How To Get Thrown Out Of Medical School – part 1

This is the blog post to which ASOF owes its existence. I had the idea for it about two years ago and thought “That would make a good resource for students. How to get it to them? Oooh, I could start a blog!” I never got around to it. But then I was asked to deliver a five minute talk at a Betta Kulcha meeting – and used this topic. You can watch the video or just read on…

The first step towards getting thrown out of medical school is, of course, to get thrown in. Each year we receive about 3700 applications for 220 places – about 16 applications per place. Other medical schools report the same sort of ratio. Most of our applicants use all four of their UCAS places to apply to medicine, so that means there are four “real” people for every place on a medical course – competition is intense!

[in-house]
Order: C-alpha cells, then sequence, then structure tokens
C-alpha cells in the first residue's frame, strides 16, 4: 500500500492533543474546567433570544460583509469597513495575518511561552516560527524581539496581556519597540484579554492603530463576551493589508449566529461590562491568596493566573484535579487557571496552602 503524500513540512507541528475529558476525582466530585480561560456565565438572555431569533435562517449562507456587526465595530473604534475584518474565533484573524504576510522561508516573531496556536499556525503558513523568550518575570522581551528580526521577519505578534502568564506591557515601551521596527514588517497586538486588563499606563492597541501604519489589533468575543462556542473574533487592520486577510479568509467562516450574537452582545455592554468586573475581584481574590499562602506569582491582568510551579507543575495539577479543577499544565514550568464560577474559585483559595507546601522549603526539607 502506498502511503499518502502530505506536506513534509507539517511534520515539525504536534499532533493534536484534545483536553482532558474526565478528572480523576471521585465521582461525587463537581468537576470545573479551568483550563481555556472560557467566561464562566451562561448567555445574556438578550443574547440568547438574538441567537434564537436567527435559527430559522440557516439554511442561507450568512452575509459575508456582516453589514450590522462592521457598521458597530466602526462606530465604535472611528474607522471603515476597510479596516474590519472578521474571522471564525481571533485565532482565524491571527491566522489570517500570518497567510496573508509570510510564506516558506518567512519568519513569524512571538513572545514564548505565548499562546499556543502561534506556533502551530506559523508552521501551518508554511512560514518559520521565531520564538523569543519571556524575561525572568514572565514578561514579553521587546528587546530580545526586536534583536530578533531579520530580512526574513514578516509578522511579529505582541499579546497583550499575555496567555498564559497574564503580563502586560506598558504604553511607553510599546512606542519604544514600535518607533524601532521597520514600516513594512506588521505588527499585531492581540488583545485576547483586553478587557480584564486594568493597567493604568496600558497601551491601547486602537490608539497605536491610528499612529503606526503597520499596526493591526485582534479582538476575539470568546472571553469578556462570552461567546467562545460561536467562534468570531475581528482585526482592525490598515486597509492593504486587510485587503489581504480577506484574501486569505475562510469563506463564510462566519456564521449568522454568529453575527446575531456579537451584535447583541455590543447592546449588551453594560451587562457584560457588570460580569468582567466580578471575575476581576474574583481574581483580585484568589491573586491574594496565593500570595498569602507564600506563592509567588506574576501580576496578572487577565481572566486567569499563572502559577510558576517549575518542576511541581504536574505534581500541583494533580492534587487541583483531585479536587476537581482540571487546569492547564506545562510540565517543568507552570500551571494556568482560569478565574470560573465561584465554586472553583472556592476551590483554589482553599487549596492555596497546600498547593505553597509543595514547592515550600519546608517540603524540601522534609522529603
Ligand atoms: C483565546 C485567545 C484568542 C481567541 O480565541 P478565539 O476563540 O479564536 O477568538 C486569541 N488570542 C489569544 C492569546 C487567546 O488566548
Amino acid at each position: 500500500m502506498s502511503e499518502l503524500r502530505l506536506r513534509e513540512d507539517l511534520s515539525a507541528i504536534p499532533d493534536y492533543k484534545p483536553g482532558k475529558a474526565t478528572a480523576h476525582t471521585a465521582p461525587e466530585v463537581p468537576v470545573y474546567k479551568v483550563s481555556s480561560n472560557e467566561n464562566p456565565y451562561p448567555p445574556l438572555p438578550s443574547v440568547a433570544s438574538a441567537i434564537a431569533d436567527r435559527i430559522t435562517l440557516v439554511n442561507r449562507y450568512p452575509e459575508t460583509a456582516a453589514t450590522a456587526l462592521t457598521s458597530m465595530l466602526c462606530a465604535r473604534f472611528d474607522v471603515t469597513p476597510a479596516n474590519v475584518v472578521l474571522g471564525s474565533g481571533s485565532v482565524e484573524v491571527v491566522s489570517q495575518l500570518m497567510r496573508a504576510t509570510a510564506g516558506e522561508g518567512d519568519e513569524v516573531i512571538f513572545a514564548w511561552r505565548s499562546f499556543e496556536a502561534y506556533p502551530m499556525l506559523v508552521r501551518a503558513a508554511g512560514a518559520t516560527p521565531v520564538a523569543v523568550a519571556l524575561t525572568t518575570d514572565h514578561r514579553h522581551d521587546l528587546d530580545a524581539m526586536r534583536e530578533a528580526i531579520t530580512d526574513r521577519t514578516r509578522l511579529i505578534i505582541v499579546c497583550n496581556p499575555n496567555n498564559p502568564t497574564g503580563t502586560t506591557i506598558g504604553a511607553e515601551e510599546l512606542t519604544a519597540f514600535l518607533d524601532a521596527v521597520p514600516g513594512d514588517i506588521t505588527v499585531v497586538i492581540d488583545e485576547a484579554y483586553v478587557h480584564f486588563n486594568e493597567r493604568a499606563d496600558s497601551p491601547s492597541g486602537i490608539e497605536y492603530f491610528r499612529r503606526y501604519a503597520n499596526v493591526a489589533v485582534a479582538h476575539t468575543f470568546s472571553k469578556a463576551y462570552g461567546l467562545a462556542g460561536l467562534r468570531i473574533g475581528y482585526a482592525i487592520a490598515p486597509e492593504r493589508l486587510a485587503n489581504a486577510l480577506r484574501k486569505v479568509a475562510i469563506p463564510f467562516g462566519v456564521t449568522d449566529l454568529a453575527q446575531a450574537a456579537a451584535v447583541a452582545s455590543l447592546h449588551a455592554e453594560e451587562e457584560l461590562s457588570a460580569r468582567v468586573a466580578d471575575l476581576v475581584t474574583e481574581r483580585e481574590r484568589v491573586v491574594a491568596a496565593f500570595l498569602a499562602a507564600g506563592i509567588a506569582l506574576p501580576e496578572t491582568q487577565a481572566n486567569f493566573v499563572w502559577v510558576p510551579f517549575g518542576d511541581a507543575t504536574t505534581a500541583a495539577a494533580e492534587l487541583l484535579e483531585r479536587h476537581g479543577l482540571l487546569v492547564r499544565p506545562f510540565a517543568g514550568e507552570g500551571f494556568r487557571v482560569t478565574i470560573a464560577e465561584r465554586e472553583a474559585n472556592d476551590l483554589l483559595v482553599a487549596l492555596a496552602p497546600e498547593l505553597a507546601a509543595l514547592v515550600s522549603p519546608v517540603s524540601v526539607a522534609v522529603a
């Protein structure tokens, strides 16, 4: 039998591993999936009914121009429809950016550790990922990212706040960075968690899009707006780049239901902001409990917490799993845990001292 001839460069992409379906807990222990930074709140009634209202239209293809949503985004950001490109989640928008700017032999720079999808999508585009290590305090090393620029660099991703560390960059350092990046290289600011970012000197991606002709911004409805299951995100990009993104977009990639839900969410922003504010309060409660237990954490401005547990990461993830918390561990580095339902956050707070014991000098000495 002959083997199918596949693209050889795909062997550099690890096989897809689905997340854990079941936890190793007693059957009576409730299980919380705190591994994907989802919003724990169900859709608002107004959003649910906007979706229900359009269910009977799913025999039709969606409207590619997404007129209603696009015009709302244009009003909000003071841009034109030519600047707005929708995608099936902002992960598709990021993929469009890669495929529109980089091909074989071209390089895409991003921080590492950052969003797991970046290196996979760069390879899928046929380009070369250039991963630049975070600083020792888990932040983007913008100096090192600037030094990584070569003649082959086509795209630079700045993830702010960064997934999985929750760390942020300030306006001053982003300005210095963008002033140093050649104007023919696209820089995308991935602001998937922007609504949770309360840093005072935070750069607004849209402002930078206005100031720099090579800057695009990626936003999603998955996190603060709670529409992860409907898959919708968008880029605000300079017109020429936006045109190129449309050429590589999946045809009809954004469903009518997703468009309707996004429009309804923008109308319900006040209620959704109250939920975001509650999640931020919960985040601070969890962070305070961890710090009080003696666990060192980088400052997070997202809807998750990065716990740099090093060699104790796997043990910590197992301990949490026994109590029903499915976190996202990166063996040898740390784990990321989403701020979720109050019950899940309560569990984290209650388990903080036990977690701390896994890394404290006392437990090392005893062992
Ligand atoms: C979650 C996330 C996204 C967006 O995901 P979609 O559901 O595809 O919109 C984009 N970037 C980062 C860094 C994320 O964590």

Over the years we’ve honed our admissions proceudres – every application is assessed independently by two trained members of academic staff, and from that we choose who we’ll interview – about 600 in all. A panel of three (including a current student) then see this cohort and on the basis of their opinion, we make around 400 offers. You may wonder why we make more offers than we have places; remember most applicants have applied to multiple schools and may well get more than one offer. And, unfortunately, not everyone gets their expected A-level grades. There’s no magic equation for this – it’s done on years and years of experience!

So you can see that we put a lot of effort in selecting who we think are the right candidates for our course. But every year, we get one or two who don’t really want to be here. Usually, they’re been pressured by family or their school but would really want to be somewhere else, doing something – anything – else. They can’t just walk away – they have to be seen to have been ejected unwillingly. This guide is for them.

About Asof

Asof works at - OK, Asof's salary is paid by - a large medical school in the north of England. His body is usually sat in front of a computer. No one seems very clear where his mind is.
This entry was posted in MBChB, Medicine and tagged . Bookmark the permalink.

Leave a Reply

Your email address will not be published. Required fields are marked *